appenzell mountain dog breed information

common health issues

Entropion describes the inward rolling of the eyelid, often causing the eyelashes to come into contact with the eyeball and cause irritation and often ulceration. Many affected dogs will require surgical correction and severe cases may require multiple surgeries.

Hip dysplasia is an inherited condition in which the ball and socket of the hip joint do not fit well together, resulting in a hip with increased laxity. This laxity can lead to degenerative changes and depending on the severity, may require surgical correction.

Elbow dysplasia is actually a collective term which refers to the effects of one or more diseases of the elbow joint which result in pain and arthritis. Many of these problems can affect both elbows and result in forelimb lameness and elbow pain, often requiring surgical correction.

Clinical signs of hypothyroidism are caused by a decrease in normal thyroid activity. In congenital hypothyroidism, puppies will have stunted growth and other abnormalities. A blood test confirms the disease and treatment with thyroid hormone supplements is lifelong.

Epilepsy is a neurologic disease that manifests as seizures. Often epilepsy is idiopathic (meaning there is no known cause) and generally we see the onset between the ages of 2 and 5 years old. Treatment for this life-long condition centers on controlling seizures with oral medication.

The Appenzell Mountain Dog, also called the Appenzeller Sennenhund, is the rarest of the four Swiss herding breeds, or “sennenhunds”. Thought to descend from Molossers brought to the region by the Romans in ancient times, there are some who theorize that they descend only from dogs that were already native to the Alps. “Sennenhund” means “dog of the Senn”, the herding people of that region, who originally kept him as a flock guardian, herder and general farm dog. The first Appenzeller breed club and register was established in 1906, but they remain rare outside their native land.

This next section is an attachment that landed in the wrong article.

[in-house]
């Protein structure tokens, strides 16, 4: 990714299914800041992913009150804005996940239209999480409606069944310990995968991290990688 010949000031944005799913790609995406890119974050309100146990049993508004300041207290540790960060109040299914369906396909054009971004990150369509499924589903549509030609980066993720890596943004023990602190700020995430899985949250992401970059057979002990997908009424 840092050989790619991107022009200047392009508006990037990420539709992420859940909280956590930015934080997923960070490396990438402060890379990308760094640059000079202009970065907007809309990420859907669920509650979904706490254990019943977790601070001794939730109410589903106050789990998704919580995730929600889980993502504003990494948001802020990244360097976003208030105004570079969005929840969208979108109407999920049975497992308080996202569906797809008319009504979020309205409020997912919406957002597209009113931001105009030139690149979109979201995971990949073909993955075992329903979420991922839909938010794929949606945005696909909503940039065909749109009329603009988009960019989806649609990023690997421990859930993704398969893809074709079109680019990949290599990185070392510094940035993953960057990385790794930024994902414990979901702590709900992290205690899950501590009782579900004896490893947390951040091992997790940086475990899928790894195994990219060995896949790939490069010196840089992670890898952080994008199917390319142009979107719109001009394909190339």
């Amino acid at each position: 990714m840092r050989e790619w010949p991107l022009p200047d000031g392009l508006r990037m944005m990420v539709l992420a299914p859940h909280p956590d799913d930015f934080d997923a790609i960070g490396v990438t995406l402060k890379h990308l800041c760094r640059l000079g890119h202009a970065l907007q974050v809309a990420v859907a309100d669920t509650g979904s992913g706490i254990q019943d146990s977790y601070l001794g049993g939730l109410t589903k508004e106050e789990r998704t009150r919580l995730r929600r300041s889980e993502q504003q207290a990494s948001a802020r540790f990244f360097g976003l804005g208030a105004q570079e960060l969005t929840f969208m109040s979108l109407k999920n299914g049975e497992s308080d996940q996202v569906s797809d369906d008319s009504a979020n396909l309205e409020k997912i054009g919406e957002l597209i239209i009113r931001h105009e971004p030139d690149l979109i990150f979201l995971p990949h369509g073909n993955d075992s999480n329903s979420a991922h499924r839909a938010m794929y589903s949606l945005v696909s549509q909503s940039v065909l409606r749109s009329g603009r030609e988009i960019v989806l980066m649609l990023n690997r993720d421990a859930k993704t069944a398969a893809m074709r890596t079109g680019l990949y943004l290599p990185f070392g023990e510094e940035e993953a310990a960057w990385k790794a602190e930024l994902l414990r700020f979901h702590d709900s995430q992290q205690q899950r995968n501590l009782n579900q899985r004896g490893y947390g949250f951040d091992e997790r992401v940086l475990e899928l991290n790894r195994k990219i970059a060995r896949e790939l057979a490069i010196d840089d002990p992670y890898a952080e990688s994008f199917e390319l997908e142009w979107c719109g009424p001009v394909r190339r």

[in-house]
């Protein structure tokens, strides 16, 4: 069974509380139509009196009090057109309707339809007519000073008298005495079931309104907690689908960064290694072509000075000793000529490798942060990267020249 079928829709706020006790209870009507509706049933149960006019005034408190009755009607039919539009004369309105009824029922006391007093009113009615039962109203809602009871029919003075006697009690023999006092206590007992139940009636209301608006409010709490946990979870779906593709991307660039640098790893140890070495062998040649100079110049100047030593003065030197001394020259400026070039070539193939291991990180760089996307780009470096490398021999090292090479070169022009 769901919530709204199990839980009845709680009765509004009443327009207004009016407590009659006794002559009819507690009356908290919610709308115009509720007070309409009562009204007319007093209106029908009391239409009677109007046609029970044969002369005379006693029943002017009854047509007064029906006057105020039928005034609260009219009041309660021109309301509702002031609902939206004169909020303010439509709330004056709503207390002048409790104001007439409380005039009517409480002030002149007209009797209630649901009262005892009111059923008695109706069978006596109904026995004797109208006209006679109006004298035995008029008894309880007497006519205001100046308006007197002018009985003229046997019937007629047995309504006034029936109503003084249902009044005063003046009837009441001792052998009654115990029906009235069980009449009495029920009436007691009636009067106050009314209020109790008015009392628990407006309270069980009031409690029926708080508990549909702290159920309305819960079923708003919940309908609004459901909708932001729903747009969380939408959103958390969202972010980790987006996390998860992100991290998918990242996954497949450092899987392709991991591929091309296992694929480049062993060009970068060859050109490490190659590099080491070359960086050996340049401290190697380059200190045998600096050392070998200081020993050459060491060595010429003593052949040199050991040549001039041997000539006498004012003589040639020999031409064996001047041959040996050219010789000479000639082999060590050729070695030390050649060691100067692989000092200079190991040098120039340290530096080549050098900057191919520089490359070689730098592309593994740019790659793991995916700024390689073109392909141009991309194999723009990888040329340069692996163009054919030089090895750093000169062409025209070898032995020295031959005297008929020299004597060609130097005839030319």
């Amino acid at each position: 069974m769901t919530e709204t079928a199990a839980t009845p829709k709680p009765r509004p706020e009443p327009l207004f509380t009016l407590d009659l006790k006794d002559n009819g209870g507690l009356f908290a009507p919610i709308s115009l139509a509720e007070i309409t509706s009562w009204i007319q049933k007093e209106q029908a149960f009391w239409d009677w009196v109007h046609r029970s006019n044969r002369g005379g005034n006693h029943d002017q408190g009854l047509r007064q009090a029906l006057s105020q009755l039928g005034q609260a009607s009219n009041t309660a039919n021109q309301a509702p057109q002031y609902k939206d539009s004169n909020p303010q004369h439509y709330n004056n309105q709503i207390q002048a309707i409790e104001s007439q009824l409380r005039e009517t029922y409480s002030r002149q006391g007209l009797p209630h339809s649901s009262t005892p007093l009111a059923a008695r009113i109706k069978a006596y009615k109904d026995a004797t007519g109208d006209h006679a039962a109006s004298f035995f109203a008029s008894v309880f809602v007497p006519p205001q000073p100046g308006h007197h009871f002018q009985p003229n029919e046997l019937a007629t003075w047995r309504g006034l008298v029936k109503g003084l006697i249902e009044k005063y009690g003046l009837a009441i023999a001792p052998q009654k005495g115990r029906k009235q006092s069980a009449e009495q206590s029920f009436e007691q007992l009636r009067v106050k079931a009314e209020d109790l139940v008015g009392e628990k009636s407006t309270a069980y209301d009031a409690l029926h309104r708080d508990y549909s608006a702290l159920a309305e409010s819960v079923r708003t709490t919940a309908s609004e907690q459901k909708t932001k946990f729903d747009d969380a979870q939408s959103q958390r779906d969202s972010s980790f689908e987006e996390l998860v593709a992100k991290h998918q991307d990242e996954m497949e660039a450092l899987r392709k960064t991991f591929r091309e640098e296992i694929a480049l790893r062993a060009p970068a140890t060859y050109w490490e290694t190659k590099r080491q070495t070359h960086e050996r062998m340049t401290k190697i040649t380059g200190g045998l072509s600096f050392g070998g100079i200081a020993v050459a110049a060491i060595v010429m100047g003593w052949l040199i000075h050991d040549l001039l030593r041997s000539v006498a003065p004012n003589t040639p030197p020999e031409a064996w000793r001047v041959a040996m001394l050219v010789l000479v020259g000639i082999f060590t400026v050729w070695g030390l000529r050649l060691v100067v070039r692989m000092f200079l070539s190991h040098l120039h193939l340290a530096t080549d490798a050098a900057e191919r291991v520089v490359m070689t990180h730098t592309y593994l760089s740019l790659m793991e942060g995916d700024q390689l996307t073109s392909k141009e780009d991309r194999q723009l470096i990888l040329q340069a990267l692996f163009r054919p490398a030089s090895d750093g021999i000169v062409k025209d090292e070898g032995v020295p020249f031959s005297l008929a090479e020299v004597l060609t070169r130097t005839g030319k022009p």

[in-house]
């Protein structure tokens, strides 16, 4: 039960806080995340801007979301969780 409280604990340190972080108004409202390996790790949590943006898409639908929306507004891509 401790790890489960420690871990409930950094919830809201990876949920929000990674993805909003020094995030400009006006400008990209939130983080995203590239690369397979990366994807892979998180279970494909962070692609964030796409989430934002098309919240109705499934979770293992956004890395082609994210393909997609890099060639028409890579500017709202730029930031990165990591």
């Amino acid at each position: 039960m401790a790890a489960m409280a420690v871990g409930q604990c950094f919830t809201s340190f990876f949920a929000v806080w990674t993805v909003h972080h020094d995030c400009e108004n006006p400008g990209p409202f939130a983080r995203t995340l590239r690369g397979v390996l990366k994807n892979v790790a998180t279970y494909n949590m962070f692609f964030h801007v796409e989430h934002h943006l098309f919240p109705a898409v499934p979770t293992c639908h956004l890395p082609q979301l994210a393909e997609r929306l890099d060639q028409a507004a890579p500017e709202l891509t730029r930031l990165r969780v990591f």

The Appenzell is a muscular, medium-sized dog with a strong build, weighing between 50 and 70 lbs. He bears a strong resemblance to his Greater Swiss Mountain Dog, Bernese Mountain Dog and Entelbucher Mountain Dog cousins, though his tri-colored double coat is short and glossy and requires little care.

Intelligent and athletic, he makes a good companion dog for active families, as well as a tireless competitor in obedience, agility and Schutzhund (a competitive and highly demanding dog sport originally developed in Germany). He is strong-willed and may become destructive or bark excessively if he is not well-exercised, so daily jogs and a confident, experienced owner are musts for this herding dog. He enthusiastically greets family and friends, and gets along well with other pets if he is raised among them.

Although an energetic and hardy breed, the Appenzell Mountain Dog is still prone to a number of hereditary and congenital conditions that can adversely affect his health, and your family’s budget. Some of the conditions and illnesses Appenzells are prone to include joint conditions such as elbow and hip dysplasia; thyroid conditions such as hypothyroidism; neurological diseases such as epilepsy; and eye conditions such as entropion.

Thankfully, Petplan pet insurance covers all hereditary and chronic conditions as standard. Which means if your Appenzell Mountain Dog inherits his father’s bad hips or his mother’s bad eyes, you’re protected.

Use the condition checker tool to learn what common conditions your pet may have.

claim calculator

  • your share of the cost: $450
  • Petplan's reimbursement to you: $1,550
  • coverage remaining in policy period: Unlimited
    (full policy limits are reinstated upon renewal)